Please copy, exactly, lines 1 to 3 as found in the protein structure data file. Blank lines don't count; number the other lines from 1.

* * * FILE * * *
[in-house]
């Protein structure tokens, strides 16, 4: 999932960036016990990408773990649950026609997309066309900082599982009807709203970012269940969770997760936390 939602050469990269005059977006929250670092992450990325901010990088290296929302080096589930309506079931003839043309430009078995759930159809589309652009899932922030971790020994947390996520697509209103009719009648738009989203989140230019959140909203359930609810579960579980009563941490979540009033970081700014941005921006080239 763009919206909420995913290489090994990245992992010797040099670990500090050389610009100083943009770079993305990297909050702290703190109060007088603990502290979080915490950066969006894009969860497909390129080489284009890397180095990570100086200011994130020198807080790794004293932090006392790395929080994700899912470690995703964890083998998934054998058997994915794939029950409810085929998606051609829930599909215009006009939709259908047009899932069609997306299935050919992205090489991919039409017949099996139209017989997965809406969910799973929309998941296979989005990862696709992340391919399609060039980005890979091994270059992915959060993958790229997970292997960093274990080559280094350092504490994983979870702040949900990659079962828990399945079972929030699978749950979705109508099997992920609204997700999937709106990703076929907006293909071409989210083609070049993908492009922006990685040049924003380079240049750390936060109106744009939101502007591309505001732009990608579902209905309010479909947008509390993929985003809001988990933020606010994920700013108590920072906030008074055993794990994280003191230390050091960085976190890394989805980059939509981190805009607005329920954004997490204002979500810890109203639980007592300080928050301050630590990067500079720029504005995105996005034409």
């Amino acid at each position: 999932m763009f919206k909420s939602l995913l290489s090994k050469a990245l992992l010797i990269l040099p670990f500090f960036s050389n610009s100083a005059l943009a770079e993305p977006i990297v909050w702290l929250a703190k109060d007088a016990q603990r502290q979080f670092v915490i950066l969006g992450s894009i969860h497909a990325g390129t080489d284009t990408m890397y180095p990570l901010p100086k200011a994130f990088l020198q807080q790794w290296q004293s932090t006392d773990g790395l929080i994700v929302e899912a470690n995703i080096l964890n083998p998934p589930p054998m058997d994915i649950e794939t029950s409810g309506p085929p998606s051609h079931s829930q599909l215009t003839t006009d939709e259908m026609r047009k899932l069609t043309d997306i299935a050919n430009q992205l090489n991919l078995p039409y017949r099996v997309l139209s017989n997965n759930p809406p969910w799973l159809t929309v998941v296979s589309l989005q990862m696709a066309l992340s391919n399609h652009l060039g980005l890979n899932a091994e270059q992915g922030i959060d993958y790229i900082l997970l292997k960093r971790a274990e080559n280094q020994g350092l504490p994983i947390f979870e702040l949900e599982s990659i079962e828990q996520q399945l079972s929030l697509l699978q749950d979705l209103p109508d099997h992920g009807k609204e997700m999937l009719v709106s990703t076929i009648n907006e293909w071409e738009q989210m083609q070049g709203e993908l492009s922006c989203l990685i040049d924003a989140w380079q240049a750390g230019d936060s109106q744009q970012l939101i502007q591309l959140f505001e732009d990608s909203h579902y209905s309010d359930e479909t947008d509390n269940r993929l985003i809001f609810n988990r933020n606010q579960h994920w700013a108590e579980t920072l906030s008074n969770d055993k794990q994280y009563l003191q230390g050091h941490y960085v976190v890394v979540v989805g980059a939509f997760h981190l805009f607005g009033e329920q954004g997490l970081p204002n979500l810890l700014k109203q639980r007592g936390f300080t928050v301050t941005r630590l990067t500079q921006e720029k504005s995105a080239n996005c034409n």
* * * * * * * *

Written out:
[in-house]
């Protein structure tokens, strides 16, 4: 999932960036016990990408773990649950026609997309066309900082599982009807709203970012269940969770997760936390 939602050469990269005059977006929250670092992450990325901010990088290296929302080096589930309506079931003839043309430009078995759930159809589309652009899932922030971790020994947390996520697509209103009719009648738009989203989140230019959140909203359930609810579960579980009563941490979540009033970081700014941005921006080239 763009919206909420995913290489090994990245992992010797040099670990500090050389610009100083943009770079993305990297909050702290703190109060007088603990502290979080915490950066969006894009969860497909390129080489284009890397180095990570100086200011994130020198807080790794004293932090006392790395929080994700899912470690995703964890083998998934054998058997994915794939029950409810085929998606051609829930599909215009006009939709259908047009899932069609997306299935050919992205090489991919039409017949099996139209017989997965809406969910799973929309998941296979989005990862696709992340391919399609060039980005890979091994270059992915959060993958790229997970292997960093274990080559280094350092504490994983979870702040949900990659079962828990399945079972929030699978749950979705109508099997992920609204997700999937709106990703076929907006293909071409989210083609070049993908492009922006990685040049924003380079240049750390936060109106744009939101502007591309505001732009990608579902209905309010479909947008509390993929985003809001988990933020606010994920700013108590920072906030008074055993794990994280003191230390050091960085976190890394989805980059939509981190805009607005329920954004997490204002979500810890109203639980007592300080928050301050630590990067500079720029504005995105996005034409």
């Amino acid at each position: 999932m763009f919206k909420s939602l995913l290489s090994k050469a990245l992992l010797i990269l040099p670990f500090f960036s050389n610009s100083a005059l943009a770079e993305p977006i990297v909050w702290l929250a703190k109060d007088a016990q603990r502290q979080f670092v915490i950066l969006g992450s894009i969860h497909a990325g390129t080489d284009t990408m890397y180095p990570l901010p100086k200011a994130f990088l020198q807080q790794w290296q004293s932090t006392d773990g790395l929080i994700v929302e899912a470690n995703i080096l964890n083998p998934p589930p054998m058997d994915i649950e794939t029950s409810g309506p085929p998606s051609h079931s829930q599909l215009t003839t006009d939709e259908m026609r047009k899932l069609t043309d997306i299935a050919n430009q992205l090489n991919l078995p039409y017949r099996v997309l139209s017989n997965n759930p809406p969910w799973l159809t929309v998941v296979s589309l989005q990862m696709a066309l992340s391919n399609h652009l060039g980005l890979n899932a091994e270059q992915g922030i959060d993958y790229i900082l997970l292997k960093r971790a274990e080559n280094q020994g350092l504490p994983i947390f979870e702040l949900e599982s990659i079962e828990q996520q399945l079972s929030l697509l699978q749950d979705l209103p109508d099997h992920g009807k609204e997700m999937l009719v709106s990703t076929i009648n907006e293909w071409e738009q989210m083609q070049g709203e993908l492009s922006c989203l990685i040049d924003a989140w380079q240049a750390g230019d936060s109106q744009q970012l939101i502007q591309l959140f505001e732009d990608s909203h579902y209905s309010d359930e479909t947008d509390n269940r993929l985003i809001f609810n988990r933020n606010q579960h994920w700013a108590e579980t920072l906030s008074n969770d055993k794990q994280y009563l003191q230390g050091h941490y960085v976190v890394v979540v989805g980059a939509f997760h981190l805009f607005g009033e329920q954004g997490l970081p204002n979500l810890l700014k109203q639980r007592g936390f300080t928050v301050t941005r630590l990067t500079q921006e720029k504005s995105a080239n996005c034409n």